The largest and most detailed photograph of all the works of art unveiled by the Rijksmuseum.

ByDavid M. Conte

Jan 3, 2022


The Operation Night Watch research team at the Rijksmuseum, the national museum of the Netherlands, succeeded in creating an extremely detailed photograph of Night watch by Rembrandt. This 717 gigapixel image is available today on the Rijksmuseum website HERE. This is the largest and most detailed photograph of all works of art and is four times sharper than the previous high definition photograph by Night watch, which the Rijksmuseum published about 18 months ago. This means that it is now possible to zoom in even more on tiny pigment particles. Night watch. The photograph was taken as part of research conducted by Operation Night Watch.

Researchers working on Operation Night Watch have once again succeeded in pushing the boundaries of what was thought possible. This exceptional achievement will greatly facilitate work on The Night Watch. January 2022 will see the start of the conservation phase of Operation Night Watch. The front of the painting will not be visible for a short time, but thanks to this image, the public will be able to continue to admire Rembrandt’s masterpiece in great detail.

– Taco Dibbits, General Manager of the Rijksmuseum

This photograph of Night watch has a resolution of 717 gigapixels, or 717,000,000,000 pixels, making it the largest digital image of a work of art ever. Each pixel represents an area of ​​5 micrometers or 0.005 mm square, and the complete composite image is made up of 8,430 individual photographs measuring 5.5 cm x 4.1 cm. Artificial intelligence was used to stitch these small photographs together to form the final large image, with a total file size of 5.6 terabytes.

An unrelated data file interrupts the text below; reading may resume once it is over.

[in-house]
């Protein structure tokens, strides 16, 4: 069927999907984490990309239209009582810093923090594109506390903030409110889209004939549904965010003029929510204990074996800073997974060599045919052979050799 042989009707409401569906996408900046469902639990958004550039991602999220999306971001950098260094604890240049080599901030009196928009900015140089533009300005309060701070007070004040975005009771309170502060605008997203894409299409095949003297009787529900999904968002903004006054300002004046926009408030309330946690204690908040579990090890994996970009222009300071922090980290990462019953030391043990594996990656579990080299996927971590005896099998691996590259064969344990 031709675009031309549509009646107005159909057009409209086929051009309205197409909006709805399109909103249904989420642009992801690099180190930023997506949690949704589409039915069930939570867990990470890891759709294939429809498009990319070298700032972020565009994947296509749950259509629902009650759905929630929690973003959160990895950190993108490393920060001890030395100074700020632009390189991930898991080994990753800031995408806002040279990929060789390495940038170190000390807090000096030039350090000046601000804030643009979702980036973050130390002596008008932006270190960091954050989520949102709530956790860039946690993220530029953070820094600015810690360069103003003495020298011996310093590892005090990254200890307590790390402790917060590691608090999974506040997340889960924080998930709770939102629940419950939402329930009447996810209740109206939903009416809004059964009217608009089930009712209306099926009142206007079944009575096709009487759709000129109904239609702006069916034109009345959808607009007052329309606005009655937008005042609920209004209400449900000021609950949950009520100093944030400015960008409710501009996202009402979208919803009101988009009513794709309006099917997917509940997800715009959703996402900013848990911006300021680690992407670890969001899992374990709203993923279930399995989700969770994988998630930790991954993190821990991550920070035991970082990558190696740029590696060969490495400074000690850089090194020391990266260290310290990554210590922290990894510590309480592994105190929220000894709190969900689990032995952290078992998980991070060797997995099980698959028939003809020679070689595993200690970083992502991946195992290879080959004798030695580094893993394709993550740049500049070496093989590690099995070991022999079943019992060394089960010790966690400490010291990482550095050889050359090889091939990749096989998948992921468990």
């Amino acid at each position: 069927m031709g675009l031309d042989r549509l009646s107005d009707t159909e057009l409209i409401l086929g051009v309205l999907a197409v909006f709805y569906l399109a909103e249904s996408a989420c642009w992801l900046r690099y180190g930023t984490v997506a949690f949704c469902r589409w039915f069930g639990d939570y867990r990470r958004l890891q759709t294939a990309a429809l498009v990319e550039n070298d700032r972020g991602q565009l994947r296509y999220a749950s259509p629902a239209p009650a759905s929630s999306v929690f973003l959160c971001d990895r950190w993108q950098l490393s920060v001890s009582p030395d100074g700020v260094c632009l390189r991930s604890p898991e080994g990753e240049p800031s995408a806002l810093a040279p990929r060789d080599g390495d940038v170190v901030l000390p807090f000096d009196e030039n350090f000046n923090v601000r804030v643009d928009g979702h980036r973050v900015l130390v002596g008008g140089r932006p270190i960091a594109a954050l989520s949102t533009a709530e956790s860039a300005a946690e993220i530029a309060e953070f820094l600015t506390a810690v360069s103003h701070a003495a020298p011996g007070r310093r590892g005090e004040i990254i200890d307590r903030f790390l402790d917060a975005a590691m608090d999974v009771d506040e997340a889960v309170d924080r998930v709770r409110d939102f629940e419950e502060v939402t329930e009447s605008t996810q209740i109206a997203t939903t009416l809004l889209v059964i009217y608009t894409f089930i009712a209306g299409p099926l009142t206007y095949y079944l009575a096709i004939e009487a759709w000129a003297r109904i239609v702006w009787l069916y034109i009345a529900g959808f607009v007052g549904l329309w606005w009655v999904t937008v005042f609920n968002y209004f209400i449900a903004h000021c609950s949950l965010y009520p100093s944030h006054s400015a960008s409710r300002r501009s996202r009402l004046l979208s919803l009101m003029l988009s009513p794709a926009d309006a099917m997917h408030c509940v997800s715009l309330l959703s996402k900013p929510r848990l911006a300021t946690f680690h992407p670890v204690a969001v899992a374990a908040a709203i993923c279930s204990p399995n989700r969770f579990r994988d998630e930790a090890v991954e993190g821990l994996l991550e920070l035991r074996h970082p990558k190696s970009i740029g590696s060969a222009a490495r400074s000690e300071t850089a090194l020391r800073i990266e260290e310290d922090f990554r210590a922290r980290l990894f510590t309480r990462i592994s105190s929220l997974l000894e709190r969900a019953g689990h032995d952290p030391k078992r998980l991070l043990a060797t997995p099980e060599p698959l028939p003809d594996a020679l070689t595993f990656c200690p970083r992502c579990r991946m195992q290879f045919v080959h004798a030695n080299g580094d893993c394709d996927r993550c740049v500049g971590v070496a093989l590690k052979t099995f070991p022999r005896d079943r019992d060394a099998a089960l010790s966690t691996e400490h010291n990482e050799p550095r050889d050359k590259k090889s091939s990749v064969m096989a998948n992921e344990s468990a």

Making this image was a big challenge. There were a lot of people who thought it was impossible, and who thought the Operation Night Watch team were crazy to even try it. We have gone above and beyond in what can rightly be described as world class achievement.

– Robert Erdmann, senior scientist at the Rijksmuseum.

Four times sharper

This image is four times sharper than the photograph of Night watch that the Rijksmuseum published on its website in May 2020. This image measured 44.8 gigapixels, with each pixel representing an area of ​​20 micrometers or 0.02 mm squared. This new image allows scientists involved in Operation Night Watch to study the painting from a distance in even greater detail. It will also make it possible to follow future aging processes with even more precision. This photograph is so crisp that neural networks can now be used to quickly detect similar pigment particles or identify lead soaps, for example, which was not possible with the previous photograph.

Depth of field

The depth of field for each individual photograph was only 125 microns, or 0.125 mm. To ensure that each image was sharp, it was first necessary to scan the surface of the painting with lasers and calibrate the camera very precisely. After each photograph, a neural network was used to check the color and sharpness of the image.

Conservation begins

The second phase of Operation Night Watch begins on January 19, 2022, when the first procedures will be performed on the board itself. The first task will be to climb Night watch on a new stretcher. This is necessary due to the “warping” of the canvas, especially the clearly visible ripples in the upper left corner. Although this problem requires immediate attention, it is easy to fix and will not impact the future of painting. After that, we’ll take a step-by-step approach to determine if further preservation treatments need to be done.

Operation Night Watch

Operation Night Watch is the largest and most extensive research and restoration project in the history of Rembrandt’s masterpiece. His goal is to keep the painting for the future in the most optimal way possible. Work began in the summer of 2019 and takes place in a specially designed transparent glass chamber, allowing the visiting public to follow the process. Operation Night Watch takes advantage of the latest and most advanced research technologies and techniques available, and involves collaborations with experts from AkzoNobel – the Rijksmuseum’s main partner for Operation Night Watch – as well as museums, universities, university hospitals and research organizations in the Netherlands and abroad.

the A 717 gigapixel image is available to display: HERE

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Marc Westall

Mark Westall is the founder and editor-in-chief of FAD magazine Founder and co-editor of Art of Conversation and founder of the @worldoffad platform